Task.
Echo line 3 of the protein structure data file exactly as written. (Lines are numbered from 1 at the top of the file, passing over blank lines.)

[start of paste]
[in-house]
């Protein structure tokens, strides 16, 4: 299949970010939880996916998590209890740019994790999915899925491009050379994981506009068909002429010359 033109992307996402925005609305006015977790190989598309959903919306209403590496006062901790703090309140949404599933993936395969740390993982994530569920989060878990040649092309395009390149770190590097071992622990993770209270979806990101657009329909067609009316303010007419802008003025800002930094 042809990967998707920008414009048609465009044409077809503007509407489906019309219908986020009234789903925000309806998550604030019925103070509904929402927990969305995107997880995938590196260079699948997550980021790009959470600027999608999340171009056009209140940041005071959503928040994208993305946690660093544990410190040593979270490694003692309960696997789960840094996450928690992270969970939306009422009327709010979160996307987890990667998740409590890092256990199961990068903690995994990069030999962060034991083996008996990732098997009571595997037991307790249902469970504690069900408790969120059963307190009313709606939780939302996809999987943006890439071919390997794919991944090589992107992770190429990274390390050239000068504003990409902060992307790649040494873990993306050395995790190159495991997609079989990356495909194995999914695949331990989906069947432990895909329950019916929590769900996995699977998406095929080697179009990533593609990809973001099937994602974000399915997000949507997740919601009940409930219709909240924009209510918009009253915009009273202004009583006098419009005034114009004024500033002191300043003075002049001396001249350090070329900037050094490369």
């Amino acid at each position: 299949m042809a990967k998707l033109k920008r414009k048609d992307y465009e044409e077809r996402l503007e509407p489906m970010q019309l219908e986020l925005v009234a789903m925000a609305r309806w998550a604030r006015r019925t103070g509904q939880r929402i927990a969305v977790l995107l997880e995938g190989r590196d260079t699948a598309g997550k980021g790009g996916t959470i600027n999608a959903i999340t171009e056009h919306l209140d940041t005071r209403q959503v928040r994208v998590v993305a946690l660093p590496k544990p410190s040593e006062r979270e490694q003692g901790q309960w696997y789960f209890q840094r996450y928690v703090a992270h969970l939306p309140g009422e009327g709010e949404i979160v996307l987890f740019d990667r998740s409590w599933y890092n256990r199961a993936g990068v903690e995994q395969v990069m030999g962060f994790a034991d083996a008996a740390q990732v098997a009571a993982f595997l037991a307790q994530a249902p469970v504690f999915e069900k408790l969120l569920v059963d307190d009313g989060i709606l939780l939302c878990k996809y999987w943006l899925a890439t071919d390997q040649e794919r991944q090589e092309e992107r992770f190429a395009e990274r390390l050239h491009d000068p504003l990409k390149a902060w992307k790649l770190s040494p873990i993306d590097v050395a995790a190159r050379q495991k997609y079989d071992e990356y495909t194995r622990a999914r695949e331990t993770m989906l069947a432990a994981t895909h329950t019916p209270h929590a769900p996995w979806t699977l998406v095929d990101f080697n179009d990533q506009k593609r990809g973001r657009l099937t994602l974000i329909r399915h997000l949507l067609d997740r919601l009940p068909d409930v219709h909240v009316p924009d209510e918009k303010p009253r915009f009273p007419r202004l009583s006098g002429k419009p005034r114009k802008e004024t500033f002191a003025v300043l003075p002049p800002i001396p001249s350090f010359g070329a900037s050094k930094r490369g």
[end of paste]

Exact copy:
């Amino acid at each position: 299949m042809a990967k998707l033109k920008r414009k048609d992307y465009e044409e077809r996402l503007e509407p489906m970010q019309l219908e986020l925005v009234a789903m925000a609305r309806w998550a604030r006015r019925t103070g509904q939880r929402i927990a969305v977790l995107l997880e995938g190989r590196d260079t699948a598309g997550k980021g790009g996916t959470i600027n999608a959903i999340t171009e056009h919306l209140d940041t005071r209403q959503v928040r994208v998590v993305a946690l660093p590496k544990p410190s040593e006062r979270e490694q003692g901790q309960w696997y789960f209890q840094r996450y928690v703090a992270h969970l939306p309140g009422e009327g709010e949404i979160v996307l987890f740019d990667r998740s409590w599933y890092n256990r199961a993936g990068v903690e995994q395969v990069m030999g962060f994790a034991d083996a008996a740390q990732v098997a009571a993982f595997l037991a307790q994530a249902p469970v504690f999915e069900k408790l969120l569920v059963d307190d009313g989060i709606l939780l939302c878990k996809y999987w943006l899925a890439t071919d390997q040649e794919r991944q090589e092309e992107r992770f190429a395009e990274r390390l050239h491009d000068p504003l990409k390149a902060w992307k790649l770190s040494p873990i993306d590097v050395a995790a190159r050379q495991k997609y079989d071992e990356y495909t194995r622990a999914r695949e331990t993770m989906l069947a432990a994981t895909h329950t019916p209270h929590a769900p996995w979806t699977l998406v095929d990101f080697n179009d990533q506009k593609r990809g973001r657009l099937t994602l974000i329909r399915h997000l949507l067609d997740r919601l009940p068909d409930v219709h909240v009316p924009d209510e918009k303010p009253r915009f009273p007419r202004l009583s006098g002429k419009p005034r114009k802008e004024t500033f002191a003025v300043l003075p002049p800002i001396p001249s350090f010359g070329a900037s050094k930094r490369g």